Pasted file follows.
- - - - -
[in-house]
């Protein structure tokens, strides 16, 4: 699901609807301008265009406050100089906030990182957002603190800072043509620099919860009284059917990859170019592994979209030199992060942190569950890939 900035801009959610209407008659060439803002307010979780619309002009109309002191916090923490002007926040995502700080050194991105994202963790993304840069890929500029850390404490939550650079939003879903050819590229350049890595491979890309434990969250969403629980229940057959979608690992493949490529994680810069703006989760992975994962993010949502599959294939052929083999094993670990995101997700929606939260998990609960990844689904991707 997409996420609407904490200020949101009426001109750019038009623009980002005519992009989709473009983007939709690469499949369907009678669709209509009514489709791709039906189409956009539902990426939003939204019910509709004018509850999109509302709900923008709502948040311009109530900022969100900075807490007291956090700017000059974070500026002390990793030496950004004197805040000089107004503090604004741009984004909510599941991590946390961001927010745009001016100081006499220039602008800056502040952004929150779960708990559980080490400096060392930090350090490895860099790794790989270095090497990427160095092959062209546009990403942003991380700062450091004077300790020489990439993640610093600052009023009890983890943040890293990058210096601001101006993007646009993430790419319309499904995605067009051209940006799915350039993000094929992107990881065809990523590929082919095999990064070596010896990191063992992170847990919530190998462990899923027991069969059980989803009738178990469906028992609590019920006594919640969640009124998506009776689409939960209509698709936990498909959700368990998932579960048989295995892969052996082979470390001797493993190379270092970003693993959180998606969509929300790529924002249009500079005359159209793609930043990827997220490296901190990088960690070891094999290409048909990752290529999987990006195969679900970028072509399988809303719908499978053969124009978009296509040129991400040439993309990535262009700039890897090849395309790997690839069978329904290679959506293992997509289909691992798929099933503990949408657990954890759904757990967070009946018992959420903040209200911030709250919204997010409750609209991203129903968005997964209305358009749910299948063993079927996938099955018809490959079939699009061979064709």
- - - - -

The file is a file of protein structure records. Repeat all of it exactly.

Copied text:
[in-house]
């Protein structure tokens, strides 16, 4: 699901609807301008265009406050100089906030990182957002603190800072043509620099919860009284059917990859170019592994979209030199992060942190569950890939 900035801009959610209407008659060439803002307010979780619309002009109309002191916090923490002007926040995502700080050194991105994202963790993304840069890929500029850390404490939550650079939003879903050819590229350049890595491979890309434990969250969403629980229940057959979608690992493949490529994680810069703006989760992975994962993010949502599959294939052929083999094993670990995101997700929606939260998990609960990844689904991707 997409996420609407904490200020949101009426001109750019038009623009980002005519992009989709473009983007939709690469499949369907009678669709209509009514489709791709039906189409956009539902990426939003939204019910509709004018509850999109509302709900923008709502948040311009109530900022969100900075807490007291956090700017000059974070500026002390990793030496950004004197805040000089107004503090604004741009984004909510599941991590946390961001927010745009001016100081006499220039602008800056502040952004929150779960708990559980080490400096060392930090350090490895860099790794790989270095090497990427160095092959062209546009990403942003991380700062450091004077300790020489990439993640610093600052009023009890983890943040890293990058210096601001101006993007646009993430790419319309499904995605067009051209940006799915350039993000094929992107990881065809990523590929082919095999990064070596010896990191063992992170847990919530190998462990899923027991069969059980989803009738178990469906028992609590019920006594919640969640009124998506009776689409939960209509698709936990498909959700368990998932579960048989295995892969052996082979470390001797493993190379270092970003693993959180998606969509929300790529924002249009500079005359159209793609930043990827997220490296901190990088960690070891094999290409048909990752290529999987990006195969679900970028072509399988809303719908499978053969124009978009296509040129991400040439993309990535262009700039890897090849395309790997690839069978329904290679959506293992997509289909691992798929099933503990949408657990954890759904757990967070009946018992959420903040209200911030709250919204997010409750609209991203129903968005997964209305358009749910299948063993079927996938099955018809490959079939699009061979064709």